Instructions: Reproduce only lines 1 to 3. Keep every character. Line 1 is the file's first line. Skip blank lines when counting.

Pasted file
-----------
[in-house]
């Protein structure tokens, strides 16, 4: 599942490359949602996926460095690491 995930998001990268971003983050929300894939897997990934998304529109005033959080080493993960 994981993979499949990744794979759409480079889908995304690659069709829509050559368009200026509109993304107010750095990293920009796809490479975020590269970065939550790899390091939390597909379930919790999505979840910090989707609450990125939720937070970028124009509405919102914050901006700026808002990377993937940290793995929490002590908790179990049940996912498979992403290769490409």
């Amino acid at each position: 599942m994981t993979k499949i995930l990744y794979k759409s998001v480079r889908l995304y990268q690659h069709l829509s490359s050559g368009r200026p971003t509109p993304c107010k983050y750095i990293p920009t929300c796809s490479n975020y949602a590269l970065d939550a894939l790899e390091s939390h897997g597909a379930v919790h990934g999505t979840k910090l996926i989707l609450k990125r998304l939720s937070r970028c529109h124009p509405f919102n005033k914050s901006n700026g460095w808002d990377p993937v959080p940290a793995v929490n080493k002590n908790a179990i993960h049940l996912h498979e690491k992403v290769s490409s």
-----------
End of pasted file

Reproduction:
[in-house]
């Protein structure tokens, strides 16, 4: 599942490359949602996926460095690491 995930998001990268971003983050929300894939897997990934998304529109005033959080080493993960 994981993979499949990744794979759409480079889908995304690659069709829509050559368009200026509109993304107010750095990293920009796809490479975020590269970065939550790899390091939390597909379930919790999505979840910090989707609450990125939720937070970028124009509405919102914050901006700026808002990377993937940290793995929490002590908790179990049940996912498979992403290769490409």
């Amino acid at each position: 599942m994981t993979k499949i995930l990744y794979k759409s998001v480079r889908l995304y990268q690659h069709l829509s490359s050559g368009r200026p971003t509109p993304c107010k983050y750095i990293p920009t929300c796809s490479n975020y949602a590269l970065d939550a894939l790899e390091s939390h897997g597909a379930v919790h990934g999505t979840k910090l996926i989707l609450k990125r998304l939720s937070r970028c529109h124009p509405f919102n005033k914050s901006n700026g460095w808002d990377p993937v959080p940290a793995v929490n080493k002590n908790a179990i993960h049940l996912h498979e690491k992403v290769s490409s």